Declining Rates of Unionization

In the mid-1950s, before widespread unionization  in  the  public  sector,  unionization in both Canada and the United States  was about 34%. Today, in Canada, the unionization rate is down to 31.2% (17.9% in the private sector and 74.2% in the public sector). In the United States, the overall unionization rate is a meagre 11.3% (6.6% in the private sector and 35.9% in the public sector). Right-wing politicians and ideologues claim unions are barriers to economic development and are  being  made  obsolete  by  globalization and  technological  change.  This  argument ignores the high rates of unionization in social democratic nations with relatively strong economies such as Denmark, Finland, Norway, and Sweden. (These countries also have comparatively low income gaps.)

Attack on Unions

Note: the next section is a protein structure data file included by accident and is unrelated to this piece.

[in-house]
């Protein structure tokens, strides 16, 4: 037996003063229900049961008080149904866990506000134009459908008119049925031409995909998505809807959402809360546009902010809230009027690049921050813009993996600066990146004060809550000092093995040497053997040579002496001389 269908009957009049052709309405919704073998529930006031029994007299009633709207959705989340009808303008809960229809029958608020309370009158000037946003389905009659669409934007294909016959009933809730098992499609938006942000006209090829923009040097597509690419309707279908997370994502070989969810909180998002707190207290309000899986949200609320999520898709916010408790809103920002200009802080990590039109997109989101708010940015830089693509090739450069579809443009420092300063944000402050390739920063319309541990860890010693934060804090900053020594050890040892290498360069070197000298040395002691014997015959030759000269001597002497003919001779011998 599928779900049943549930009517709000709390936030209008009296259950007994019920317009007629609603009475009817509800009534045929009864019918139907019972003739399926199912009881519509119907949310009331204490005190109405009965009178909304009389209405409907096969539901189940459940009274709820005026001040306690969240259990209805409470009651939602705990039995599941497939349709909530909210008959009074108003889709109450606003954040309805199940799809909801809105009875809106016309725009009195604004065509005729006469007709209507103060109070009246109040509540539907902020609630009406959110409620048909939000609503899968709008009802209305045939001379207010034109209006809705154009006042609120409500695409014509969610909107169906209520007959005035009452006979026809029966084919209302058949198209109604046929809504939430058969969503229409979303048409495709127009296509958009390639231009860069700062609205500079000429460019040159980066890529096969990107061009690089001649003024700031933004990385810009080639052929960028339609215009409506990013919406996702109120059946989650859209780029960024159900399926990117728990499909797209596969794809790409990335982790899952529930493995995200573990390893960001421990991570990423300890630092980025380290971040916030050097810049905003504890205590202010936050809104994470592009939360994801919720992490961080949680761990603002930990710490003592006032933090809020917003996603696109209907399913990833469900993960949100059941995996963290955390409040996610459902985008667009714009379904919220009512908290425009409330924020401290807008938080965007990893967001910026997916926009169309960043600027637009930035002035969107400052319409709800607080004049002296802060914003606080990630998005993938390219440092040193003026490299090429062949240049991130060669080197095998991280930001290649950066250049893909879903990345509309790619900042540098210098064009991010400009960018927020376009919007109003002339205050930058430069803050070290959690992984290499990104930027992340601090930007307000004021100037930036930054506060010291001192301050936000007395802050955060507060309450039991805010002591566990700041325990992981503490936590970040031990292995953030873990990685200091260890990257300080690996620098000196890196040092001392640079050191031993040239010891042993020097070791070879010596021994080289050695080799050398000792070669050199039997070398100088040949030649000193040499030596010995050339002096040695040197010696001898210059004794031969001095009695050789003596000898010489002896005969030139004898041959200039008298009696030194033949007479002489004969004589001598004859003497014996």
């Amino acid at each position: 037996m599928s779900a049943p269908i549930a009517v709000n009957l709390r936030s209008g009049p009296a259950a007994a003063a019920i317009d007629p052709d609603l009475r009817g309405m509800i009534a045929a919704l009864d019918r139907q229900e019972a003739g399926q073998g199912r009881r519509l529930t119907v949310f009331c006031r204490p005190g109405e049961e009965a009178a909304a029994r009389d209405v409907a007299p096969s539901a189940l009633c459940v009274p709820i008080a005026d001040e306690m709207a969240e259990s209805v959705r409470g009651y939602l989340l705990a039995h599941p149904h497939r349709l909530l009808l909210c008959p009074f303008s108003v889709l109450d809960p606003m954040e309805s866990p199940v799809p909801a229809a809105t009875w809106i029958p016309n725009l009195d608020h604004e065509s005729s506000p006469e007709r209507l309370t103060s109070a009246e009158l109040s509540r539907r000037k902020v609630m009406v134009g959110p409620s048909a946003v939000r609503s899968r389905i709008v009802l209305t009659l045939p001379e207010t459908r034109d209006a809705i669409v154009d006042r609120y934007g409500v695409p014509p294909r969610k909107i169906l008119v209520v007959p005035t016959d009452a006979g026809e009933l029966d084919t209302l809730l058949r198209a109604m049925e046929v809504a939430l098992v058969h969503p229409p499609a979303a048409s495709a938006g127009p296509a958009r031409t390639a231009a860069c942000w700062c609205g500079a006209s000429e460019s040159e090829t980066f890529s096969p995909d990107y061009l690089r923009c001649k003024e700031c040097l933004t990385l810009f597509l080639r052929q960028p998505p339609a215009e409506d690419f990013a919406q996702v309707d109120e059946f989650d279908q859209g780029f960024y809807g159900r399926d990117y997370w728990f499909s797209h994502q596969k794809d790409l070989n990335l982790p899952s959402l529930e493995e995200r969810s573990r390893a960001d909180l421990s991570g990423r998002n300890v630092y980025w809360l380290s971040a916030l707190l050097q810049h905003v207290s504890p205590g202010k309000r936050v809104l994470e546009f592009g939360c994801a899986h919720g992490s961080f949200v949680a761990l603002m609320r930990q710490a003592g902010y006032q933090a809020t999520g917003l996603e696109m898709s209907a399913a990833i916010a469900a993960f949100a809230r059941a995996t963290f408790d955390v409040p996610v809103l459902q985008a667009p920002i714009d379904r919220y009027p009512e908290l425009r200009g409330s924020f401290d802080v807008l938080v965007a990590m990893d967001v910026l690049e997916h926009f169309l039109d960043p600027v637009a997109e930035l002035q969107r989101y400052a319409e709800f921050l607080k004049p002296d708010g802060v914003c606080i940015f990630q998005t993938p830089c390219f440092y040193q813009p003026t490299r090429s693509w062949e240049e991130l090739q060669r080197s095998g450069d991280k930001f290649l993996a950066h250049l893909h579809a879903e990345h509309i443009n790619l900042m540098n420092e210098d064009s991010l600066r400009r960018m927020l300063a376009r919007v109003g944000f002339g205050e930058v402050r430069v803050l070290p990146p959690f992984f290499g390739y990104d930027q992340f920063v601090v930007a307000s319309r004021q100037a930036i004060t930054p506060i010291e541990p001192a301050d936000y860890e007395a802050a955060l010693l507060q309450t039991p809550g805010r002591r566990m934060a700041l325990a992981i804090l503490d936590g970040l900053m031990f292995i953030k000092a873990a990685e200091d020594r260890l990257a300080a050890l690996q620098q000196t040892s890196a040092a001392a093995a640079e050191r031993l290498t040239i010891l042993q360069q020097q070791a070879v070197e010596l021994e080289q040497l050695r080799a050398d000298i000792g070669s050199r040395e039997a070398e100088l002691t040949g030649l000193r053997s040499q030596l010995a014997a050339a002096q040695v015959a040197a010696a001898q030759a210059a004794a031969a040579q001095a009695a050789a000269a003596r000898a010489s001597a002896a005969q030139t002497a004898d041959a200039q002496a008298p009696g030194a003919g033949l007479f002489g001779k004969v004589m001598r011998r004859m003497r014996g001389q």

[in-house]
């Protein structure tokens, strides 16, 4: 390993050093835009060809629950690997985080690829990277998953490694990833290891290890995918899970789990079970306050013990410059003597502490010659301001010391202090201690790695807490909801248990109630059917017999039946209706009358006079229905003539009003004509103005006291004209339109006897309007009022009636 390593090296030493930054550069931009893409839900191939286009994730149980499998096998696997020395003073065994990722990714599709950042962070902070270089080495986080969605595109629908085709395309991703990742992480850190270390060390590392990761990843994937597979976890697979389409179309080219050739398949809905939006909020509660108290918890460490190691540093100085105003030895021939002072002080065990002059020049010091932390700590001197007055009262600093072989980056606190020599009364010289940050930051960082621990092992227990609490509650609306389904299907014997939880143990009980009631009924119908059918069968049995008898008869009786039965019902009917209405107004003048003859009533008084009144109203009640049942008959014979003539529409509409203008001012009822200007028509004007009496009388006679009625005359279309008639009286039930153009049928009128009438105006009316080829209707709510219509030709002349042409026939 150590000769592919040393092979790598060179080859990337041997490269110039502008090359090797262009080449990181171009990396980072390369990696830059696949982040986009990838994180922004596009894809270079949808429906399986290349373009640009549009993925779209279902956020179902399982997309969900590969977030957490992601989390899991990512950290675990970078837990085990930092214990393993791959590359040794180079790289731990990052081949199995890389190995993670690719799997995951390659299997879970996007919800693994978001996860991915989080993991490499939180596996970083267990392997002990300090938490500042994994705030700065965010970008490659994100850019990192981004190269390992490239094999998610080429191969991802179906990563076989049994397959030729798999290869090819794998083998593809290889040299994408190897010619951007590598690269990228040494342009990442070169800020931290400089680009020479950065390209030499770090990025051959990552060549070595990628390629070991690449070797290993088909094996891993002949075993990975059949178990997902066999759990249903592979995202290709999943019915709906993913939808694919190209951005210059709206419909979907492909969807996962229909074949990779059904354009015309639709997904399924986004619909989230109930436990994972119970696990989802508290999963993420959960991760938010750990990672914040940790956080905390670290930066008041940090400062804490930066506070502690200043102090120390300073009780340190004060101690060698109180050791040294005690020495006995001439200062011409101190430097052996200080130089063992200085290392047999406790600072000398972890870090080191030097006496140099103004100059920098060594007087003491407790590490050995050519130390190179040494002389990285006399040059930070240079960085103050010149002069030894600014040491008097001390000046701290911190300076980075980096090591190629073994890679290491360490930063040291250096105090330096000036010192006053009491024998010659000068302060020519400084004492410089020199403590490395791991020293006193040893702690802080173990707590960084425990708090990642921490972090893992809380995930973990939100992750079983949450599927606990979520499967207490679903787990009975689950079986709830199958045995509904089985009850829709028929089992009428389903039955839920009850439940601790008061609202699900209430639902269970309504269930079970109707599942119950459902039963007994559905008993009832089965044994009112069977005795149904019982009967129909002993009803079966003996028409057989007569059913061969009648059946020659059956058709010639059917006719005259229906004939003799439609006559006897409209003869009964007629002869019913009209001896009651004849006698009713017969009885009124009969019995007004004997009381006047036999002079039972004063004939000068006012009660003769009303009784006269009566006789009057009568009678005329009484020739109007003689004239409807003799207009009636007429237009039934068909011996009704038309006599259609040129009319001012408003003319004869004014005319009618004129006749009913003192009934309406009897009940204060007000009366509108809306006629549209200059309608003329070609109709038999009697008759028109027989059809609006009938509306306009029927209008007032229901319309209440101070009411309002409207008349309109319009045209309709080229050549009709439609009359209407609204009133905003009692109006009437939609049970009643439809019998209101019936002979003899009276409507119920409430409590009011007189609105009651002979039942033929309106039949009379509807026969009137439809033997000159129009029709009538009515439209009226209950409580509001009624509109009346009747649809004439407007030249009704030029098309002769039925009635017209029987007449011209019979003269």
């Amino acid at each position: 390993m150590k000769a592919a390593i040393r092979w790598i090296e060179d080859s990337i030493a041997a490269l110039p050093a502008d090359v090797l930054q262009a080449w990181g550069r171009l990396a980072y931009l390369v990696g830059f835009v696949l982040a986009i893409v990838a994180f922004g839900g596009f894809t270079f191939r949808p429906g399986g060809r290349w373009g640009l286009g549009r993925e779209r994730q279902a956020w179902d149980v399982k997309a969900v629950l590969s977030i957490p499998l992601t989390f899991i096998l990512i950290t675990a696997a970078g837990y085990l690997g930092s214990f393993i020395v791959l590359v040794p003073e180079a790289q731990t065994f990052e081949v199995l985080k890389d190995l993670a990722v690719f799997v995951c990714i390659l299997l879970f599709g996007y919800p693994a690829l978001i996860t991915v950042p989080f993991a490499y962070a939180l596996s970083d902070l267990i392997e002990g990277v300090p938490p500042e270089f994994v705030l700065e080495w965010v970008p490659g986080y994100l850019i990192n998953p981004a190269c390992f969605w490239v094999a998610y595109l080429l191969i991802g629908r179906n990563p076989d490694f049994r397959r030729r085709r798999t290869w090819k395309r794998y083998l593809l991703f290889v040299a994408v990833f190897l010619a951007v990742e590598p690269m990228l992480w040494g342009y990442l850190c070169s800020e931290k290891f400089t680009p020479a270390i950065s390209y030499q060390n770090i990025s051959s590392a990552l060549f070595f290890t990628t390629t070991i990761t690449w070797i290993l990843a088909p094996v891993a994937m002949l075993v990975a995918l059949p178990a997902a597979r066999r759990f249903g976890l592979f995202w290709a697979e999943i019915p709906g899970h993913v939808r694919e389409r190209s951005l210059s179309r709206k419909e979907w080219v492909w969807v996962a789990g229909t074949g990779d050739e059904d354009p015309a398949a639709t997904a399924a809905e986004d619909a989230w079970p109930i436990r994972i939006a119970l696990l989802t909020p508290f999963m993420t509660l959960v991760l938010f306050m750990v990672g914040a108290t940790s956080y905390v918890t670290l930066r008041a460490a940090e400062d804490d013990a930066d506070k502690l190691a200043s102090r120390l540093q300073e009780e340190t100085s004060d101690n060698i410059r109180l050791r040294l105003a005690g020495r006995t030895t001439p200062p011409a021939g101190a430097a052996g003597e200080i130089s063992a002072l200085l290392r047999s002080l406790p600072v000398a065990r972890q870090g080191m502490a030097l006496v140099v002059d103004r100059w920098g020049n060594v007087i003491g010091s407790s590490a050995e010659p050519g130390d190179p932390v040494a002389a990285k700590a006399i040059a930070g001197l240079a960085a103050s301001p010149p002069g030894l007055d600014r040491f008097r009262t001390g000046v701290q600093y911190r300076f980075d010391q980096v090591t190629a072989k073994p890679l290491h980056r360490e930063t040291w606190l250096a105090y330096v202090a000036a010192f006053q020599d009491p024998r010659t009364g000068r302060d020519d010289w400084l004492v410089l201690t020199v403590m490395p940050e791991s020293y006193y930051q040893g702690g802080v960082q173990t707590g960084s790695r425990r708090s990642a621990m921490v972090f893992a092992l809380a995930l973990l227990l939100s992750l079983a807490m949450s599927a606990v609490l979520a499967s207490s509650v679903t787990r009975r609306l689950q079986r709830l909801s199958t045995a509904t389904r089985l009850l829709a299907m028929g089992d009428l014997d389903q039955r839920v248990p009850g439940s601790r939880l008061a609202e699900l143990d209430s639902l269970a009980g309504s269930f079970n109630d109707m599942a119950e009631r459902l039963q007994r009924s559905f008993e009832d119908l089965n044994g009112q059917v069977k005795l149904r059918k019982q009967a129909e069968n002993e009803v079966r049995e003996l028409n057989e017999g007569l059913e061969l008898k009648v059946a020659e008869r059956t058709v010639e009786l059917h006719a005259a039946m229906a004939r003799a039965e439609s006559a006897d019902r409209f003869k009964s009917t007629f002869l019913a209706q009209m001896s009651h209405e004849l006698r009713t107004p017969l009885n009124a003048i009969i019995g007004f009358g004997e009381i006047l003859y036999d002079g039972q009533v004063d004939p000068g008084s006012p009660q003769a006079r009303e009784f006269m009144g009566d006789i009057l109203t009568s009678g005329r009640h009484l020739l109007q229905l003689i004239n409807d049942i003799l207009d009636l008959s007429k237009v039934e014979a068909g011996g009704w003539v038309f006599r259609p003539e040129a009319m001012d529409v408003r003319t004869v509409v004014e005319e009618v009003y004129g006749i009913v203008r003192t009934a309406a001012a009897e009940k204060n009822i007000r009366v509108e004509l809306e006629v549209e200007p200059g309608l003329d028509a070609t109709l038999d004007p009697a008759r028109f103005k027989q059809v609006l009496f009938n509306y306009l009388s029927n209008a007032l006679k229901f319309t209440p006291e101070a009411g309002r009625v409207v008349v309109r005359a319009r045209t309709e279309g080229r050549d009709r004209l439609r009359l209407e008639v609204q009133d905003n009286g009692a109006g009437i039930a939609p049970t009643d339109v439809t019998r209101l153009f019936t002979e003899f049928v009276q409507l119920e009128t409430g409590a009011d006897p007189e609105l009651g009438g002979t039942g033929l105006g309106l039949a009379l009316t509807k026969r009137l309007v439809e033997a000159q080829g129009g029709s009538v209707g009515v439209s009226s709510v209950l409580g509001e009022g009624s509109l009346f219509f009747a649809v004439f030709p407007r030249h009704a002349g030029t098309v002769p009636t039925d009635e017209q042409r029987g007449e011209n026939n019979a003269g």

That fact that a minority of Ontarians belong to unions enabled the McGuinty government to target public sector salaries and  benefits without precipitating a broad public back- lash. Bill 115’s attack on education workers’ collective bargaining rights followed the lead of recent anti-union legislation at the federal level. In June 2011, the Harper government forced  locked-out  postal  workers  back  to work and imposed conditions on arbitrators. The result was a settlement that was lower than  the  employer’s  final  offer.  In  March 2012, the federal government imposed a settlement on Air Canada employees, removing their right to strike. The federal government cavalierly brushed aside union rights, arguing that the economy was too fragile.